Popular ride-sharing app Uber has lost an appeal against a ruling of employment rights requested by drivers.
The GMB union described the ruling by the Employment Appeal Tribunal (EAT) as a “landmark victory” for workers’ rights, particularly those operating in the gig economy.
It comes after two Uber drivers, James Farrar and Yassem Aslam, won an employment tribunal case last October, after arguing that they should be classified as “workers” and as such should receive associated benefits such as minimum wage, sick and holiday pay.
Uber challenged the ruling at EAT in London, arguing that the classification of drivers as “workers”, would result in the loss of flexibility.
Maria Ludkin, the GMB’s legal director, said: “This landmark decision is a yet more vindication of GMB’s campaign to ensure drivers are given the rights they are entitled to and that the public, drivers and passengers are kept safe.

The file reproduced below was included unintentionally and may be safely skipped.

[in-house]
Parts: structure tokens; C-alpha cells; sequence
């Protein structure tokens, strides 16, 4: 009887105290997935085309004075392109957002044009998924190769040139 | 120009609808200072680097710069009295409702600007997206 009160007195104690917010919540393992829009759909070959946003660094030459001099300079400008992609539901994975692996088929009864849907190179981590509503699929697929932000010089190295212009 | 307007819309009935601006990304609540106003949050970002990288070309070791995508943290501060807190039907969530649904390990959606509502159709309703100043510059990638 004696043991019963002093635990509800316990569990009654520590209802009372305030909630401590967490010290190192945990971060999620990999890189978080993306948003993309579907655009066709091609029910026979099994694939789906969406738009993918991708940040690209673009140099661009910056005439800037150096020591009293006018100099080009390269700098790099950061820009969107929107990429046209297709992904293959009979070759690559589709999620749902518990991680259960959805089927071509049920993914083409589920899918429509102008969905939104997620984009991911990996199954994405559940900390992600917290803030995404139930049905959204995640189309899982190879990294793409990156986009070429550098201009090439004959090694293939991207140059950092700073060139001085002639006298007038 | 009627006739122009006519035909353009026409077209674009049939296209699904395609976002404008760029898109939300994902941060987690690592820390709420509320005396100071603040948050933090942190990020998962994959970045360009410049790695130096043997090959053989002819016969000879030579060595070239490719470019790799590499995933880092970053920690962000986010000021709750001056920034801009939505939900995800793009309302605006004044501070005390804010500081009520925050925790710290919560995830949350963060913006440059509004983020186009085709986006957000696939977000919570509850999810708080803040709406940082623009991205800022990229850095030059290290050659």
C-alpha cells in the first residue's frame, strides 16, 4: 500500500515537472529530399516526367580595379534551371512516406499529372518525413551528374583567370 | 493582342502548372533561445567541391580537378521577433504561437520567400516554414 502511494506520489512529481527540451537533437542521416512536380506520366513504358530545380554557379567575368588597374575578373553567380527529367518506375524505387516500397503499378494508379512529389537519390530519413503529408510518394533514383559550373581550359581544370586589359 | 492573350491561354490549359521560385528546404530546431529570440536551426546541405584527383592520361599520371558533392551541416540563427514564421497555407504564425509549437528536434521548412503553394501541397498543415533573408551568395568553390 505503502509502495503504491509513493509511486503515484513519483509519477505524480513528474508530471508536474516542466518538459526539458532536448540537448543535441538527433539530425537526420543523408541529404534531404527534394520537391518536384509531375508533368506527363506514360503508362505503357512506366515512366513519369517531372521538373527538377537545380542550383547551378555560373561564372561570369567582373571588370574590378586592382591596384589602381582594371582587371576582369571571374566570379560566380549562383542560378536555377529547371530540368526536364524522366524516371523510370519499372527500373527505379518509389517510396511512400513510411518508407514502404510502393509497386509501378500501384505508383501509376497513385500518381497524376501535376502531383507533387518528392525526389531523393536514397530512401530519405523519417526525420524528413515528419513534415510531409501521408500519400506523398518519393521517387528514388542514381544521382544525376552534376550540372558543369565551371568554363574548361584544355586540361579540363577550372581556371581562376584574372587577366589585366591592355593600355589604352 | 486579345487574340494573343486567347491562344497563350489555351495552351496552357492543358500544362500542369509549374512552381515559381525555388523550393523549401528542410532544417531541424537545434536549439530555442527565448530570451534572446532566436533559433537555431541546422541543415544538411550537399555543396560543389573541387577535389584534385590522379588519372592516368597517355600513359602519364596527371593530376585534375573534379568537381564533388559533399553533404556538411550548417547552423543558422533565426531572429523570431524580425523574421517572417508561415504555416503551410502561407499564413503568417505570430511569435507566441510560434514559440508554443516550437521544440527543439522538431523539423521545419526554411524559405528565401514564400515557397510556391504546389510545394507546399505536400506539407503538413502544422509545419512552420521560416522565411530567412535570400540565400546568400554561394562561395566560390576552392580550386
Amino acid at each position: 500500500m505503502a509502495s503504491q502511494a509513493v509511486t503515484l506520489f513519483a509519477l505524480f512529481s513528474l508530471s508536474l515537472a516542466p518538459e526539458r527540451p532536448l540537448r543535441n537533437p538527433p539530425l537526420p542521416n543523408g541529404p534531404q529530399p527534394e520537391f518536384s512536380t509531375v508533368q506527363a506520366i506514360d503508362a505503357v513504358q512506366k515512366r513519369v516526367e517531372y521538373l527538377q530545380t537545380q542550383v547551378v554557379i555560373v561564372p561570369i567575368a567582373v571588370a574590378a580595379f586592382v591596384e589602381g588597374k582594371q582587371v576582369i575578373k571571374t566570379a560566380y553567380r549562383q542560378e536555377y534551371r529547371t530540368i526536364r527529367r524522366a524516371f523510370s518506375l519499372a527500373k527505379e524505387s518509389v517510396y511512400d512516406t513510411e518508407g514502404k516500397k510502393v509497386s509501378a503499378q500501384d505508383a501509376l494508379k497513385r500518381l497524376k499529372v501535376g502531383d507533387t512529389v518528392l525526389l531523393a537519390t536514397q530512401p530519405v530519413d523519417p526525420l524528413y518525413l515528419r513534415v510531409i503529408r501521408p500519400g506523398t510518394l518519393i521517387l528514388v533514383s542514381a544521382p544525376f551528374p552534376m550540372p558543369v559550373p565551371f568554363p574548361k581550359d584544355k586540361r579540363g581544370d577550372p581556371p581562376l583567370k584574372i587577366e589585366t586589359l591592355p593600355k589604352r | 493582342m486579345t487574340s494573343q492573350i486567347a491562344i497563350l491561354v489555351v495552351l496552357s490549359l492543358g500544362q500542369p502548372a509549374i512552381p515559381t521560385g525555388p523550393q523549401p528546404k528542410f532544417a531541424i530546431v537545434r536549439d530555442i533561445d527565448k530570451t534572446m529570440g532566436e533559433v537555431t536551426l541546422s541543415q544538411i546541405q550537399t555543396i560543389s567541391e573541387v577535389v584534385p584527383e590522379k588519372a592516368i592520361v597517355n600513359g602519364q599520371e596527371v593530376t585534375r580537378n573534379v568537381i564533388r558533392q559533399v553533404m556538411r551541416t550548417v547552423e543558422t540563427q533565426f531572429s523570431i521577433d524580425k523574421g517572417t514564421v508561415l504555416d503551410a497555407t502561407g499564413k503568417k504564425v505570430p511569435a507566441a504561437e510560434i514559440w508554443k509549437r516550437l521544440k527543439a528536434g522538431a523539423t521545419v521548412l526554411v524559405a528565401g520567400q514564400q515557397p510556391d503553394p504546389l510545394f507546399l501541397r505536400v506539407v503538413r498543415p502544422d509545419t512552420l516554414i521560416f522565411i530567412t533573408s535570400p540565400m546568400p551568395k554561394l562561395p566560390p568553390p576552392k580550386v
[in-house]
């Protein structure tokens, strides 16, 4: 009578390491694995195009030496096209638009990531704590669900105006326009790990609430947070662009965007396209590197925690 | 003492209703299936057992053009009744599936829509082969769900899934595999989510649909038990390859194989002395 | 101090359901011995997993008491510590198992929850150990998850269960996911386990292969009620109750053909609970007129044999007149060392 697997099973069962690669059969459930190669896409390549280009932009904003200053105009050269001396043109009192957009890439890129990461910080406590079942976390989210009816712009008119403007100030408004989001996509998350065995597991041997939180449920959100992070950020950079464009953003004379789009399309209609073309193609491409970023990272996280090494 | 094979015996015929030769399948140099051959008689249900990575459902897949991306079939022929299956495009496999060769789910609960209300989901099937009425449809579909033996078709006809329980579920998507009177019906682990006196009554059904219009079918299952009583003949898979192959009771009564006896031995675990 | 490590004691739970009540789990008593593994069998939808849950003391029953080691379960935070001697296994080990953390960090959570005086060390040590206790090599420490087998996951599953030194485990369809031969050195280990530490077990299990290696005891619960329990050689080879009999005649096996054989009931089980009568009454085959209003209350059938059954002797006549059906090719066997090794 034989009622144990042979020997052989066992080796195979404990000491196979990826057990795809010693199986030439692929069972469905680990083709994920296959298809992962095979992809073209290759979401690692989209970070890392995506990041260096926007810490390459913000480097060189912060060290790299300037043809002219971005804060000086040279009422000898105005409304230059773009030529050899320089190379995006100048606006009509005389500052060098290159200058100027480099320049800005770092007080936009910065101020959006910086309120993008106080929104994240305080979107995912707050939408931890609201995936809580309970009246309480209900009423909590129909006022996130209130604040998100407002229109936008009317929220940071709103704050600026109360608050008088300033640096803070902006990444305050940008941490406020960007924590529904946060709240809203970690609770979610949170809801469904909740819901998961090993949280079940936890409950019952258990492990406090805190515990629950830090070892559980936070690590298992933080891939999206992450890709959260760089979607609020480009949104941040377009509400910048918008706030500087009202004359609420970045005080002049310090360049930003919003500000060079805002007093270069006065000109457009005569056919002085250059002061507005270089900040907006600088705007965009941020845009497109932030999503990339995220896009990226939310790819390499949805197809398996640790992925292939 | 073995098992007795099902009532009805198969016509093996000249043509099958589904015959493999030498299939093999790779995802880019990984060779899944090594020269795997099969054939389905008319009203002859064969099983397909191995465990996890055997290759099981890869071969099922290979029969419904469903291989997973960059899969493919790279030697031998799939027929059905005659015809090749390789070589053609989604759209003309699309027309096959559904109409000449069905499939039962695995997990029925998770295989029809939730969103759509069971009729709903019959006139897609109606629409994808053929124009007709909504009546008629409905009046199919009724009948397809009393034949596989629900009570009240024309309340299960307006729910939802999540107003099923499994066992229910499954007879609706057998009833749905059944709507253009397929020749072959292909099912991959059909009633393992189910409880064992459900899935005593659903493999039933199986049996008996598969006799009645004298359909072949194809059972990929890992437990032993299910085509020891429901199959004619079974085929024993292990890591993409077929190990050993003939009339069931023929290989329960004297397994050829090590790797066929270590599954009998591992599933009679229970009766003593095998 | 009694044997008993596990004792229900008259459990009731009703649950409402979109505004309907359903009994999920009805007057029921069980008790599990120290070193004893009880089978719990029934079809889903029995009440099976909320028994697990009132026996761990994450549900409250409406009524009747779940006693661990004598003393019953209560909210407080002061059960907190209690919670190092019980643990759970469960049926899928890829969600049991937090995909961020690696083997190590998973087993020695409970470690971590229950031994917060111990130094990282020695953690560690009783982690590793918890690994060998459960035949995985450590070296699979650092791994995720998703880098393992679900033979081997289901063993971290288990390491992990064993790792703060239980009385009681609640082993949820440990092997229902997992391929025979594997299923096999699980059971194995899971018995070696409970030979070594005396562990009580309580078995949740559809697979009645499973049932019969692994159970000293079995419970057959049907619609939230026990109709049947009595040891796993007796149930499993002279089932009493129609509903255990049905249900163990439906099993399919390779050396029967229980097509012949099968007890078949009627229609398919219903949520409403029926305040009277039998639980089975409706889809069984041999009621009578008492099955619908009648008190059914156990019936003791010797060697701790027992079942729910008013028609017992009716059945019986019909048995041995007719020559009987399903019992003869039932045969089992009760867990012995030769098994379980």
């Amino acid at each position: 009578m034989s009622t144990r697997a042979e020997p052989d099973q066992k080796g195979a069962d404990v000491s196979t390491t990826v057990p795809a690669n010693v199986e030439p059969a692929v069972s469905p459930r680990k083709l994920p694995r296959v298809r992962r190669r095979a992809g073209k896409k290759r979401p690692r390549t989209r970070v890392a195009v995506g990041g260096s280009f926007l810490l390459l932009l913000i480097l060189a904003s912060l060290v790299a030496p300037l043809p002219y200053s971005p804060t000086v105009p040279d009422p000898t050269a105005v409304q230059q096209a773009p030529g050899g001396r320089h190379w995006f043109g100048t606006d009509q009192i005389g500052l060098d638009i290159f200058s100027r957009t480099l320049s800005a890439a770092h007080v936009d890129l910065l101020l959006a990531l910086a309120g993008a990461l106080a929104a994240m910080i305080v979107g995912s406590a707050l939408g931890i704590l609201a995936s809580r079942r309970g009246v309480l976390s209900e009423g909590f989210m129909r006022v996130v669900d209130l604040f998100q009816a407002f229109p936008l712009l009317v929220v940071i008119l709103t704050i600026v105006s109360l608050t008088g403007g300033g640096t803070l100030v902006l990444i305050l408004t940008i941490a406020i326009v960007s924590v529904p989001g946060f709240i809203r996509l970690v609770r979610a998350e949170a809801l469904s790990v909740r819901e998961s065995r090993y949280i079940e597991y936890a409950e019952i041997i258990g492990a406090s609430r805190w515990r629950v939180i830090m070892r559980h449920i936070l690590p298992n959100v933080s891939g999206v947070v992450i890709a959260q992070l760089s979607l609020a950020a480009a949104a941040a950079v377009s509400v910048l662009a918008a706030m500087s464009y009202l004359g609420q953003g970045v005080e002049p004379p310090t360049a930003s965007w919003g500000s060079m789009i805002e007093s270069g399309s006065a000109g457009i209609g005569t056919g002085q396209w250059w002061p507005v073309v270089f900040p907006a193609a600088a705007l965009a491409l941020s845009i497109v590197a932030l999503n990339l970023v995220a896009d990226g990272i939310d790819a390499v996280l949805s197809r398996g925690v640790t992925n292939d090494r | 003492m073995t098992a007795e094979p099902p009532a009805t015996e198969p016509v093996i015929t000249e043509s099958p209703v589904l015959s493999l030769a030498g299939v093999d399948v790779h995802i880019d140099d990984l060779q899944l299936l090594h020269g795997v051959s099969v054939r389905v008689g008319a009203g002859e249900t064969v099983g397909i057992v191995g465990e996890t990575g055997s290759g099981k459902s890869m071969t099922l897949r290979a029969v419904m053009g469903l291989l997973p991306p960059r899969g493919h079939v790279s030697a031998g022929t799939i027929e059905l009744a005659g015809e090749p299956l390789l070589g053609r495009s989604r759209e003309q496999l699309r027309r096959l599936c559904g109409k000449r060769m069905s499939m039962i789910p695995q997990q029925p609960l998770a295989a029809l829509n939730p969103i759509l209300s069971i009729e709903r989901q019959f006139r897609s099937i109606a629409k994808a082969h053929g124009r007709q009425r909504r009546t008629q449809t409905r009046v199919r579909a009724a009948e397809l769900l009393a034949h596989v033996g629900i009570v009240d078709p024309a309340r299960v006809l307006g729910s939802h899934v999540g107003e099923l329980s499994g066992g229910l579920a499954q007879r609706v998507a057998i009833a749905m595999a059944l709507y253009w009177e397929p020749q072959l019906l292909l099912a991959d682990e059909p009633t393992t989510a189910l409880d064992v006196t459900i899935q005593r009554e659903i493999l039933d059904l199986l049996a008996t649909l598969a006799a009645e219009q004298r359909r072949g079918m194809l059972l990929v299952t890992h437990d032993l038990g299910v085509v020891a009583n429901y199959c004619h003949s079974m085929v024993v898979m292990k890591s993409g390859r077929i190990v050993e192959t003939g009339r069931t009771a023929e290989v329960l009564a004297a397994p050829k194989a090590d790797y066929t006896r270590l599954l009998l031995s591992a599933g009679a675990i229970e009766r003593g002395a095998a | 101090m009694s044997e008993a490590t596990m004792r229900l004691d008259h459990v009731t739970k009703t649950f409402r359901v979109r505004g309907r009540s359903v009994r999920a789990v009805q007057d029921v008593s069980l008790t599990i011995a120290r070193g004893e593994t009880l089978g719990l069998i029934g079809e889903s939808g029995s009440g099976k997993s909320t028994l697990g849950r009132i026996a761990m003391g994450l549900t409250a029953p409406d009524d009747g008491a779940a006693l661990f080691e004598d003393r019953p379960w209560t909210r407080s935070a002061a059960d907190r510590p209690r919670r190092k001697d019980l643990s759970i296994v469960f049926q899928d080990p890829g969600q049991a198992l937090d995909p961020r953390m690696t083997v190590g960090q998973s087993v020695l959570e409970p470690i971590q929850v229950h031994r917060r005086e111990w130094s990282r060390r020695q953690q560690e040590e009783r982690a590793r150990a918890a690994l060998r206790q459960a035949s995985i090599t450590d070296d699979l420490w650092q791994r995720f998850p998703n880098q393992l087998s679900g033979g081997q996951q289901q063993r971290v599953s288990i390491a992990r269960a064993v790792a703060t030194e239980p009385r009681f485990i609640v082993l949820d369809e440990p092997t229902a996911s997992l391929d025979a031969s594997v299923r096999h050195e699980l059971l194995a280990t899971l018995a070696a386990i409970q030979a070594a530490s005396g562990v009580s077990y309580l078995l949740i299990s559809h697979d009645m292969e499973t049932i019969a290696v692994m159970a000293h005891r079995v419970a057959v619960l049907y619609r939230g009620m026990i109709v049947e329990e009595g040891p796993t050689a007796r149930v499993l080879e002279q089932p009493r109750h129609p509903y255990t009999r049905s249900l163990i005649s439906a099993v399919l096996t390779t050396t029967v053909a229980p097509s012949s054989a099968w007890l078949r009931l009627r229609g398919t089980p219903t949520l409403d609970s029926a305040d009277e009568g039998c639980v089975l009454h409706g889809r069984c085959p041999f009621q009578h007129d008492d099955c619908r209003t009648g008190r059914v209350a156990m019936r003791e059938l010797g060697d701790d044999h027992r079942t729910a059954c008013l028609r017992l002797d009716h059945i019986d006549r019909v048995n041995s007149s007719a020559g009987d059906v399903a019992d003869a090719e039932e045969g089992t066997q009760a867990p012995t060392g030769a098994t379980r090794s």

“GMB is delighted the EAT made the correct decision to uphold the original employment tribunal ruling.
“Uber must now face up to its responsibilities and give its workers the rights to which they are entitled.
“GMB urges the company not to waste everyone’s time and money dragging their lost cause to the Supreme Court.”
Uber has said it will appeal the ruling, which could mean it takes years for the process to be exhausted.
The US giant could face a significantly higher tax bill, if it has to pay employers’ national insurance contributions and VAT.